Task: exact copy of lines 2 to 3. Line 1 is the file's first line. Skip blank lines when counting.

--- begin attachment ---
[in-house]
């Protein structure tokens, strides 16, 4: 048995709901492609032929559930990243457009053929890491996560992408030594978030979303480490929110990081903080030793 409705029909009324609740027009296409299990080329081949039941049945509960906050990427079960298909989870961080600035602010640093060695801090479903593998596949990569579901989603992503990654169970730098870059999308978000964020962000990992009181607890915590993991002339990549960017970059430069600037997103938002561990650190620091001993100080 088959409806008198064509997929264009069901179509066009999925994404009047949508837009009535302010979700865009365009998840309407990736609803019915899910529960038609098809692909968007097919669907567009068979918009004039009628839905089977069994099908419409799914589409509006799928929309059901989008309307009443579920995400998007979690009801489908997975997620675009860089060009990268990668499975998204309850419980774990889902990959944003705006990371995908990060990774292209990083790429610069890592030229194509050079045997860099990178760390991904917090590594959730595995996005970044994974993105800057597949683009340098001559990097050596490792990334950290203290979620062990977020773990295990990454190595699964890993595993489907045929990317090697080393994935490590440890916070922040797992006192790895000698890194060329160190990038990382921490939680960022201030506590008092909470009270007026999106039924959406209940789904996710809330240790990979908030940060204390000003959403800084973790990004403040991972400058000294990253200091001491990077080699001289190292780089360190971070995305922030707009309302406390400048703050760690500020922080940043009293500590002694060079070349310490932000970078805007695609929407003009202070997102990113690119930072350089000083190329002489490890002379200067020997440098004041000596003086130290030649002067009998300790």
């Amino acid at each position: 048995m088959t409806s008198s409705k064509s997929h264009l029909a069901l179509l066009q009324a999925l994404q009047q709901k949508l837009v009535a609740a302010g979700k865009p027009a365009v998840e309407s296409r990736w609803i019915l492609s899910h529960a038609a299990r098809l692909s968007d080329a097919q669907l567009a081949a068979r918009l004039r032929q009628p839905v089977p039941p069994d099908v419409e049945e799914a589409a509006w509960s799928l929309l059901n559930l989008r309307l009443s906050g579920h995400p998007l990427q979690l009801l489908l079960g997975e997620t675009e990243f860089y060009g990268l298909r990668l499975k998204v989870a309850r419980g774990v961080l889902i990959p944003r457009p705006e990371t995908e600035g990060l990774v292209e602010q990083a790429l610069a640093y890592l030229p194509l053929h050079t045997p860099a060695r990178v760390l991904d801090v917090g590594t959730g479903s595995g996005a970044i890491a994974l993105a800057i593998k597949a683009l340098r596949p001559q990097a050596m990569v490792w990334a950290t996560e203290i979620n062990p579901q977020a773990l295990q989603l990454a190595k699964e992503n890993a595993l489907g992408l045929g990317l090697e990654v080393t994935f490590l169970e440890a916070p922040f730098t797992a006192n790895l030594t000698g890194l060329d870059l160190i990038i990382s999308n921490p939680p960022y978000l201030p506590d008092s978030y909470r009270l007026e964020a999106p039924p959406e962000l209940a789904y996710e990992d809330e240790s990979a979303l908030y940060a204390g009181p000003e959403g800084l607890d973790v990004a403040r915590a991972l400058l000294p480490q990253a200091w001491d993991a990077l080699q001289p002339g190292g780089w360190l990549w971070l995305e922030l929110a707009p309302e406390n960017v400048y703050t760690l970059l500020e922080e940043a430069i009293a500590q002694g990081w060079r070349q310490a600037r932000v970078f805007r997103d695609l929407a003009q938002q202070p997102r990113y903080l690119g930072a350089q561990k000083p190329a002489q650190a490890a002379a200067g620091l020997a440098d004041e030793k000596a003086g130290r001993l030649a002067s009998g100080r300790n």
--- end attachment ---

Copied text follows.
């Protein structure tokens, strides 16, 4: 048995709901492609032929559930990243457009053929890491996560992408030594978030979303480490929110990081903080030793 409705029909009324609740027009296409299990080329081949039941049945509960906050990427079960298909989870961080600035602010640093060695801090479903593998596949990569579901989603992503990654169970730098870059999308978000964020962000990992009181607890915590993991002339990549960017970059430069600037997103938002561990650190620091001993100080 088959409806008198064509997929264009069901179509066009999925994404009047949508837009009535302010979700865009365009998840309407990736609803019915899910529960038609098809692909968007097919669907567009068979918009004039009628839905089977069994099908419409799914589409509006799928929309059901989008309307009443579920995400998007979690009801489908997975997620675009860089060009990268990668499975998204309850419980774990889902990959944003705006990371995908990060990774292209990083790429610069890592030229194509050079045997860099990178760390991904917090590594959730595995996005970044994974993105800057597949683009340098001559990097050596490792990334950290203290979620062990977020773990295990990454190595699964890993595993489907045929990317090697080393994935490590440890916070922040797992006192790895000698890194060329160190990038990382921490939680960022201030506590008092909470009270007026999106039924959406209940789904996710809330240790990979908030940060204390000003959403800084973790990004403040991972400058000294990253200091001491990077080699001289190292780089360190971070995305922030707009309302406390400048703050760690500020922080940043009293500590002694060079070349310490932000970078805007695609929407003009202070997102990113690119930072350089000083190329002489490890002379200067020997440098004041000596003086130290030649002067009998300790």
């Amino acid at each position: 048995m088959t409806s008198s409705k064509s997929h264009l029909a069901l179509l066009q009324a999925l994404q009047q709901k949508l837009v009535a609740a302010g979700k865009p027009a365009v998840e309407s296409r990736w609803i019915l492609s899910h529960a038609a299990r098809l692909s968007d080329a097919q669907l567009a081949a068979r918009l004039r032929q009628p839905v089977p039941p069994d099908v419409e049945e799914a589409a509006w509960s799928l929309l059901n559930l989008r309307l009443s906050g579920h995400p998007l990427q979690l009801l489908l079960g997975e997620t675009e990243f860089y060009g990268l298909r990668l499975k998204v989870a309850r419980g774990v961080l889902i990959p944003r457009p705006e990371t995908e600035g990060l990774v292209e602010q990083a790429l610069a640093y890592l030229p194509l053929h050079t045997p860099a060695r990178v760390l991904d801090v917090g590594t959730g479903s595995g996005a970044i890491a994974l993105a800057i593998k597949a683009l340098r596949p001559q990097a050596m990569v490792w990334a950290t996560e203290i979620n062990p579901q977020a773990l295990q989603l990454a190595k699964e992503n890993a595993l489907g992408l045929g990317l090697e990654v080393t994935f490590l169970e440890a916070p922040f730098t797992a006192n790895l030594t000698g890194l060329d870059l160190i990038i990382s999308n921490p939680p960022y978000l201030p506590d008092s978030y909470r009270l007026e964020a999106p039924p959406e962000l209940a789904y996710e990992d809330e240790s990979a979303l908030y940060a204390g009181p000003e959403g800084l607890d973790v990004a403040r915590a991972l400058l000294p480490q990253a200091w001491d993991a990077l080699q001289p002339g190292g780089w360190l990549w971070l995305e922030l929110a707009p309302e406390n960017v400048y703050t760690l970059l500020e922080e940043a430069i009293a500590q002694g990081w060079r070349q310490a600037r932000v970078f805007r997103d695609l929407a003009q938002q202070p997102r990113y903080l690119g930072a350089q561990k000083p190329a002489q650190a490890a002379a200067g620091l020997a440098d004041e030793k000596a003086g130290r001993l030649a002067s009998g100080r300790n």